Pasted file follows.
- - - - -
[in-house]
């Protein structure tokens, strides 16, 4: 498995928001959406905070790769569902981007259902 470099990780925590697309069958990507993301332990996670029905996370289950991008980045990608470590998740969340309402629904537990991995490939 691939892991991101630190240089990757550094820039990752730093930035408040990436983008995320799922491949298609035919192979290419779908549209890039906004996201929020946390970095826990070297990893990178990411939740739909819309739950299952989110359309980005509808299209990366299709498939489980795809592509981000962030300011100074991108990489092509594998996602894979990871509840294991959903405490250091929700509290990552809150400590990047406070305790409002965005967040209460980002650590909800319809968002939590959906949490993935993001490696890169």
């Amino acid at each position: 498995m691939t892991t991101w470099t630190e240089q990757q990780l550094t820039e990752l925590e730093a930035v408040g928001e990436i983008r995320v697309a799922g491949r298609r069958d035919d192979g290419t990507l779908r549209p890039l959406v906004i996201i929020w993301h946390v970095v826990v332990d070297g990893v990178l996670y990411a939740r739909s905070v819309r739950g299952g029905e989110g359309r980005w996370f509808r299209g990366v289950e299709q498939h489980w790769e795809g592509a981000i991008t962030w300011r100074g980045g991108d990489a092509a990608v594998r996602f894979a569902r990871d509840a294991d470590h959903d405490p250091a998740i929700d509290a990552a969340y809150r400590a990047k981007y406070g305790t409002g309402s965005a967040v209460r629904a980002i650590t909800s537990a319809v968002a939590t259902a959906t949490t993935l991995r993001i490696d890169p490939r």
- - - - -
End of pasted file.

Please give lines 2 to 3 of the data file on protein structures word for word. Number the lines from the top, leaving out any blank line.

């Protein structure tokens, strides 16, 4: 498995928001959406905070790769569902981007259902 470099990780925590697309069958990507993301332990996670029905996370289950991008980045990608470590998740969340309402629904537990991995490939 691939892991991101630190240089990757550094820039990752730093930035408040990436983008995320799922491949298609035919192979290419779908549209890039906004996201929020946390970095826990070297990893990178990411939740739909819309739950299952989110359309980005509808299209990366299709498939489980795809592509981000962030300011100074991108990489092509594998996602894979990871509840294991959903405490250091929700509290990552809150400590990047406070305790409002965005967040209460980002650590909800319809968002939590959906949490993935993001490696890169």
């Amino acid at each position: 498995m691939t892991t991101w470099t630190e240089q990757q990780l550094t820039e990752l925590e730093a930035v408040g928001e990436i983008r995320v697309a799922g491949r298609r069958d035919d192979g290419t990507l779908r549209p890039l959406v906004i996201i929020w993301h946390v970095v826990v332990d070297g990893v990178l996670y990411a939740r739909s905070v819309r739950g299952g029905e989110g359309r980005w996370f509808r299209g990366v289950e299709q498939h489980w790769e795809g592509a981000i991008t962030w300011r100074g980045g991108d990489a092509a990608v594998r996602f894979a569902r990871d509840a294991d470590h959903d405490p250091a998740i929700d509290a990552a969340y809150r400590a990047k981007y406070g305790t409002g309402s965005a967040v209460r629904a980002i650590t909800s537990a319809v968002a939590t259902a959906t949490t993935l991995r993001i490696d890169p490939r």